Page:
At some point in time.  Someone decided that the key to chess improvement was to spend all your time on openings.  It didn't matter if you just learned how to play.  It didn't matter if you hang material.  It didn't matter if you play bullet.  It didn't matter if you play constantly. Someone got it in there head that openings are the key to everything.  I can understand this mentality.  It sounds really cool to say you know an opening 20 moves deep.  It sounds really cool to be able to say you're a tactical player.  It sounds really cool to impress people with how aggressive your play is.  It sounds really cool to know the names of all kinds of side variations.  But ya know whats hard?  Actually getting in and really learning, and understanding the game.  Not just memorizing a bunch of openings.  But to each there own.

I don't mean that the openings are the most important, I just like to study them. Anyway, you are right mate

If you enjoy studying openings, and it brings you joy then carry on.  As for me? Its not about being right, its about offering the best possible advice to the OP.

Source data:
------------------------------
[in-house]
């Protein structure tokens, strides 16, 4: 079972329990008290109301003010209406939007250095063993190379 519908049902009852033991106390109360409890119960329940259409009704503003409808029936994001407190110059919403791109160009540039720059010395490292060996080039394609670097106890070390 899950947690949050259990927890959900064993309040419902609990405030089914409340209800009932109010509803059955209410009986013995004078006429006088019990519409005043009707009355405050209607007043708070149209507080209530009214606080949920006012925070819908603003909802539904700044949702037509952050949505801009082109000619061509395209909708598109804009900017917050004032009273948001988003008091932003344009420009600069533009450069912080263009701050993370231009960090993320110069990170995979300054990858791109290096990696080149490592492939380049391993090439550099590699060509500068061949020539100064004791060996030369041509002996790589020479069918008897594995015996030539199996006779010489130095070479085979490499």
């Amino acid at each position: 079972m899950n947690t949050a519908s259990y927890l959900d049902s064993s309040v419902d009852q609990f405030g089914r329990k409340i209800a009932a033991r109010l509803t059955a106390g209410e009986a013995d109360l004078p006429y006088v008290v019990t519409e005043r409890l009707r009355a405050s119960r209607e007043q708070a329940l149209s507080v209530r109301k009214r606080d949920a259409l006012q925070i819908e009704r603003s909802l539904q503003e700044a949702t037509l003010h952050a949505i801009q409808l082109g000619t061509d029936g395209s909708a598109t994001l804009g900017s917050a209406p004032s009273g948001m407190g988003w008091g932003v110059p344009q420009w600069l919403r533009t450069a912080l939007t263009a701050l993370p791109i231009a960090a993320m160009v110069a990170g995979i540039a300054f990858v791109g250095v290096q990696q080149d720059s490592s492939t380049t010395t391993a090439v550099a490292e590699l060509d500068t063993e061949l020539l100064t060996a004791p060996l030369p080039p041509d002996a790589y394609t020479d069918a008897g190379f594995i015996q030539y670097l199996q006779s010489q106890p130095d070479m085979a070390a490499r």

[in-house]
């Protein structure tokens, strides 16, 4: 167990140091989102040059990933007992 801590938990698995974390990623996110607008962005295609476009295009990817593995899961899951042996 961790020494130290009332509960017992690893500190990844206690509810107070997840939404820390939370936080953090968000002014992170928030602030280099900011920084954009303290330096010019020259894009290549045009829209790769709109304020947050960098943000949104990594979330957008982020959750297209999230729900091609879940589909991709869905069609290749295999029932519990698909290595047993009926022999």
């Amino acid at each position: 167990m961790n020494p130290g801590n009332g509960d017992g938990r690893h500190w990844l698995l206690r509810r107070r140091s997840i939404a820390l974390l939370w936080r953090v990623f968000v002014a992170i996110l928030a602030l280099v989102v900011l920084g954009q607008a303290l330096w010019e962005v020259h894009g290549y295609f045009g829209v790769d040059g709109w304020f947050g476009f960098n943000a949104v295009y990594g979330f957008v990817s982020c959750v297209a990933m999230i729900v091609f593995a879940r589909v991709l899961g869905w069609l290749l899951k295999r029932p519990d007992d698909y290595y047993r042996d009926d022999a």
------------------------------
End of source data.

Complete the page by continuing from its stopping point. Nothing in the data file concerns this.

kindaspongey

https://www.chess.com/article/view/study-plan-directory
"... In order to maximize the benefits of [theory and practice], these two should be approached in a balanced manner. ... Play as many slow games (60 5 or preferably slower) as possible, ... The other side of improvement is theory. ... This can be reading books, taking lessons, watching videos, doing problems on software, etc. ..." - NM Dan Heisman (2002)
https://web.archive.org/web/20140627084053/http://www.chesscafe.com/text/heisman19.pdf
"... If it’s instruction, you look for an author that addresses players at your level (buying something that’s too advanced won’t help you at all). This means that a classic book that is revered by many people might not be useful for you. ..." - IM Jeremy Silman (2015)
https://www.chess.com/article/view/the-best-chess-books-ever